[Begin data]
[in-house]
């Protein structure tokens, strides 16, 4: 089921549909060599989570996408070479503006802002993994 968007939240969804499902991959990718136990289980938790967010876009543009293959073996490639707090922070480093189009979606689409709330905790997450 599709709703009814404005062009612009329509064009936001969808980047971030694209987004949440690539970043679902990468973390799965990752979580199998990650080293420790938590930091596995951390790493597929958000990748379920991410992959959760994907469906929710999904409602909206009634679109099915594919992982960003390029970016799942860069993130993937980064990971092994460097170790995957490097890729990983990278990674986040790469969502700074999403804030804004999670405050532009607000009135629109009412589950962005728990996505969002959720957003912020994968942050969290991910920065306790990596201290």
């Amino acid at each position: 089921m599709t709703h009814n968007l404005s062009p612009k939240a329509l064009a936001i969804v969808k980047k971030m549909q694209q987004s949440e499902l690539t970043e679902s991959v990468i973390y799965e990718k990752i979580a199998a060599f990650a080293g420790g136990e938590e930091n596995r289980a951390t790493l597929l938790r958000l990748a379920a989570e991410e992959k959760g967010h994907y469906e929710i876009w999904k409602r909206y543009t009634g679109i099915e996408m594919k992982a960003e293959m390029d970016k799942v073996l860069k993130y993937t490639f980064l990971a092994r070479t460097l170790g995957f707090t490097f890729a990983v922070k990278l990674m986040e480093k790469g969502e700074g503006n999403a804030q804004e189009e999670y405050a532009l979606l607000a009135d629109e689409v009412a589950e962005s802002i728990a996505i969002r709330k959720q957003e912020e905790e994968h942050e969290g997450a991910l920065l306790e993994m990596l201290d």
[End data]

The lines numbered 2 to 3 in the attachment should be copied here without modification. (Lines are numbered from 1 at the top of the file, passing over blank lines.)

């Protein structure tokens, strides 16, 4: 089921549909060599989570996408070479503006802002993994 968007939240969804499902991959990718136990289980938790967010876009543009293959073996490639707090922070480093189009979606689409709330905790997450 599709709703009814404005062009612009329509064009936001969808980047971030694209987004949440690539970043679902990468973390799965990752979580199998990650080293420790938590930091596995951390790493597929958000990748379920991410992959959760994907469906929710999904409602909206009634679109099915594919992982960003390029970016799942860069993130993937980064990971092994460097170790995957490097890729990983990278990674986040790469969502700074999403804030804004999670405050532009607000009135629109009412589950962005728990996505969002959720957003912020994968942050969290991910920065306790990596201290």
């Amino acid at each position: 089921m599709t709703h009814n968007l404005s062009p612009k939240a329509l064009a936001i969804v969808k980047k971030m549909q694209q987004s949440e499902l690539t970043e679902s991959v990468i973390y799965e990718k990752i979580a199998a060599f990650a080293g420790g136990e938590e930091n596995r289980a951390t790493l597929l938790r958000l990748a379920a989570e991410e992959k959760g967010h994907y469906e929710i876009w999904k409602r909206y543009t009634g679109i099915e996408m594919k992982a960003e293959m390029d970016k799942v073996l860069k993130y993937t490639f980064l990971a092994r070479t460097l170790g995957f707090t490097f890729a990983v922070k990278l990674m986040e480093k790469g969502e700074g503006n999403a804030q804004e189009e999670y405050a532009l979606l607000a009135d629109e689409v009412a589950e962005s802002i728990a996505i969002r709330k959720q957003e912020e905790e994968h942050e969290g997450a991910l920065l306790e993994m990596l201290d």